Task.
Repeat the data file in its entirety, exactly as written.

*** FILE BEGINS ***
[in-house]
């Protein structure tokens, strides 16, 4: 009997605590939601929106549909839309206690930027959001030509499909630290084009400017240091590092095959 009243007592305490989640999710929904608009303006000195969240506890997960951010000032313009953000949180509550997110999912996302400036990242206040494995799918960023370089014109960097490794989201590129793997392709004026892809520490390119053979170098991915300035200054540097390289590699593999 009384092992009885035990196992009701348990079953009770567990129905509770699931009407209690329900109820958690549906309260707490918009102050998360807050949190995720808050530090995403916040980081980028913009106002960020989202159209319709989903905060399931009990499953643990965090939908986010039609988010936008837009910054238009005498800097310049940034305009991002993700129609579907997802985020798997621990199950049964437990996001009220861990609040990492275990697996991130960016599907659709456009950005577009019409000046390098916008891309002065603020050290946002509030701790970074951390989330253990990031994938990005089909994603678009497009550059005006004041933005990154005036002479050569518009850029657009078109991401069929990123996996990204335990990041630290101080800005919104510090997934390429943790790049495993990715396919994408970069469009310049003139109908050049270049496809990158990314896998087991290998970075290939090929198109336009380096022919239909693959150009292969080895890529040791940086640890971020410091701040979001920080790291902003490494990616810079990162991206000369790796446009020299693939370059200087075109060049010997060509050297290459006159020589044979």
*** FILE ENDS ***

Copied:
[in-house]
């Protein structure tokens, strides 16, 4: 009997605590939601929106549909839309206690930027959001030509499909630290084009400017240091590092095959 009243007592305490989640999710929904608009303006000195969240506890997960951010000032313009953000949180509550997110999912996302400036990242206040494995799918960023370089014109960097490794989201590129793997392709004026892809520490390119053979170098991915300035200054540097390289590699593999 009384092992009885035990196992009701348990079953009770567990129905509770699931009407209690329900109820958690549906309260707490918009102050998360807050949190995720808050530090995403916040980081980028913009106002960020989202159209319709989903905060399931009990499953643990965090939908986010039609988010936008837009910054238009005498800097310049940034305009991002993700129609579907997802985020798997621990199950049964437990996001009220861990609040990492275990697996991130960016599907659709456009950005577009019409000046390098916008891309002065603020050290946002509030701790970074951390989330253990990031994938990005089909994603678009497009550059005006004041933005990154005036002479050569518009850029657009078109991401069929990123996996990204335990990041630290101080800005919104510090997934390429943790790049495993990715396919994408970069469009310049003139109908050049270049496809990158990314896998087991290998970075290939090929198109336009380096022919239909693959150009292969080895890529040791940086640890971020410091701040979001920080790291902003490494990616810079990162991206000369790796446009020299693939370059200087075109060049010997060509050297290459006159020589044979």